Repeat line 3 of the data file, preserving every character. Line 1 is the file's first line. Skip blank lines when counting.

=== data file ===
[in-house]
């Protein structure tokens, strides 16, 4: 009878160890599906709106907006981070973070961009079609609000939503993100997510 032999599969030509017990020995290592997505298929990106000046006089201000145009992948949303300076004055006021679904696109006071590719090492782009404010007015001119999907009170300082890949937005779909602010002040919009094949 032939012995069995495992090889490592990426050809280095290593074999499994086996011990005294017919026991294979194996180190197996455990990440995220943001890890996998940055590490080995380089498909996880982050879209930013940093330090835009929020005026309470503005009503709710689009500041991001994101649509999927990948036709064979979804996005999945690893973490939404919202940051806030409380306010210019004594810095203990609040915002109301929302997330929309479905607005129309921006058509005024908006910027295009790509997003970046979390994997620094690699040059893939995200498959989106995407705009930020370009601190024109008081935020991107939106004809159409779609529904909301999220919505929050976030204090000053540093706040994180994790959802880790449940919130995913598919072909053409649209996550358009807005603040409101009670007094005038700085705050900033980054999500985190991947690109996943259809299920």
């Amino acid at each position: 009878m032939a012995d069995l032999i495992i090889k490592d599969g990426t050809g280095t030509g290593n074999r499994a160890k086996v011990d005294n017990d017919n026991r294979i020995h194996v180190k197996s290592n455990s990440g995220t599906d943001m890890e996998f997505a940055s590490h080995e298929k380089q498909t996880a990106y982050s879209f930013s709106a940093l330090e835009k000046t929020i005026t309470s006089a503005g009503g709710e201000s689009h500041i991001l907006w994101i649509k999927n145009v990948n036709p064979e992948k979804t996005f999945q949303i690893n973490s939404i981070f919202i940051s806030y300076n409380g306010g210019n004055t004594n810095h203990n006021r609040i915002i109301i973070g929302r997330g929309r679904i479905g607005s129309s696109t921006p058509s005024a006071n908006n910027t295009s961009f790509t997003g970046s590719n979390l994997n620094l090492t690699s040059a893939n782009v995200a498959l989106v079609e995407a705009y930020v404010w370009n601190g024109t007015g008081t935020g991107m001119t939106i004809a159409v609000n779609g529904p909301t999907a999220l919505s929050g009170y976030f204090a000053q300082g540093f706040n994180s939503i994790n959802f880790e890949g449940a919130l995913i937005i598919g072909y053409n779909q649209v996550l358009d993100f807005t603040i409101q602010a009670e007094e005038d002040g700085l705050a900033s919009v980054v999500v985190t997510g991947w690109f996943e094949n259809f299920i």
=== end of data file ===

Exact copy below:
């Amino acid at each position: 009878m032939a012995d069995l032999i495992i090889k490592d599969g990426t050809g280095t030509g290593n074999r499994a160890k086996v011990d005294n017990d017919n026991r294979i020995h194996v180190k197996s290592n455990s990440g995220t599906d943001m890890e996998f997505a940055s590490h080995e298929k380089q498909t996880a990106y982050s879209f930013s709106a940093l330090e835009k000046t929020i005026t309470s006089a503005g009503g709710e201000s689009h500041i991001l907006w994101i649509k999927n145009v990948n036709p064979e992948k979804t996005f999945q949303i690893n973490s939404i981070f919202i940051s806030y300076n409380g306010g210019n004055t004594n810095h203990n006021r609040i915002i109301i973070g929302r997330g929309r679904i479905g607005s129309s696109t921006p058509s005024a006071n908006n910027t295009s961009f790509t997003g970046s590719n979390l994997n620094l090492t690699s040059a893939n782009v995200a498959l989106v079609e995407a705009y930020v404010w370009n601190g024109t007015g008081t935020g991107m001119t939106i004809a159409v609000n779609g529904p909301t999907a999220l919505s929050g009170y976030f204090a000053q300082g540093f706040n994180s939503i994790n959802f880790e890949g449940a919130l995913i937005i598919g072909y053409n779909q649209v996550l358009d993100f807005t603040i409101q602010a009670e007094e005038d002040g700085l705050a900033s919009v980054v999500v985190t997510g991947w690109f996943e094949n259809f299920i």